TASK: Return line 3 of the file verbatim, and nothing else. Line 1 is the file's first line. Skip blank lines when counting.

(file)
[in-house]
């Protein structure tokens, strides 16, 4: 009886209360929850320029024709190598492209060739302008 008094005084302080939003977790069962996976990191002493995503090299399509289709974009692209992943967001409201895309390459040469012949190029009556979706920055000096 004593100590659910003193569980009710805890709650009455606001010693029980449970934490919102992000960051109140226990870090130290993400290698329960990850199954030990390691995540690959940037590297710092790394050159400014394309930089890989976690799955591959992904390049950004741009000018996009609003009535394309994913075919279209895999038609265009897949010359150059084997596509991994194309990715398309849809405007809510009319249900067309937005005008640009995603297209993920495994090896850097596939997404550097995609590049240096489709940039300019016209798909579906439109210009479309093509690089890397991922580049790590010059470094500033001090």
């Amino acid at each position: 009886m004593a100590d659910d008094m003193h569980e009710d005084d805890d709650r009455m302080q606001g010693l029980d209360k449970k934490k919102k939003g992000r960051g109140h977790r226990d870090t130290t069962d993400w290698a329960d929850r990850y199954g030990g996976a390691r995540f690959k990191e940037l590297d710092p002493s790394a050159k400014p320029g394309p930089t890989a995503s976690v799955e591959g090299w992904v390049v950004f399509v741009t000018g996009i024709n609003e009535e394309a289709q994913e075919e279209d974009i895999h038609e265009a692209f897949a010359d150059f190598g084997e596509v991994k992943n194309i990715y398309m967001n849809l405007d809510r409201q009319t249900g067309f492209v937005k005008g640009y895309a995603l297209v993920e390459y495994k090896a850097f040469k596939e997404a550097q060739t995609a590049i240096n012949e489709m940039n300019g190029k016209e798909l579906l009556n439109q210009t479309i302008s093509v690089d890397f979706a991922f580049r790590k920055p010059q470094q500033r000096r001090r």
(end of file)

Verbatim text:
């Amino acid at each position: 009886m004593a100590d659910d008094m003193h569980e009710d005084d805890d709650r009455m302080q606001g010693l029980d209360k449970k934490k919102k939003g992000r960051g109140h977790r226990d870090t130290t069962d993400w290698a329960d929850r990850y199954g030990g996976a390691r995540f690959k990191e940037l590297d710092p002493s790394a050159k400014p320029g394309p930089t890989a995503s976690v799955e591959g090299w992904v390049v950004f399509v741009t000018g996009i024709n609003e009535e394309a289709q994913e075919e279209d974009i895999h038609e265009a692209f897949a010359d150059f190598g084997e596509v991994k992943n194309i990715y398309m967001n849809l405007d809510r409201q009319t249900g067309f492209v937005k005008g640009y895309a995603l297209v993920e390459y495994k090896a850097f040469k596939e997404a550097q060739t995609a590049i240096n012949e489709m940039n300019g190029k016209e798909l579906l009556n439109q210009t479309i302008s093509v690089d890397f979706a991922f580049r790590k920055p010059q470094q500033r000096r001090r």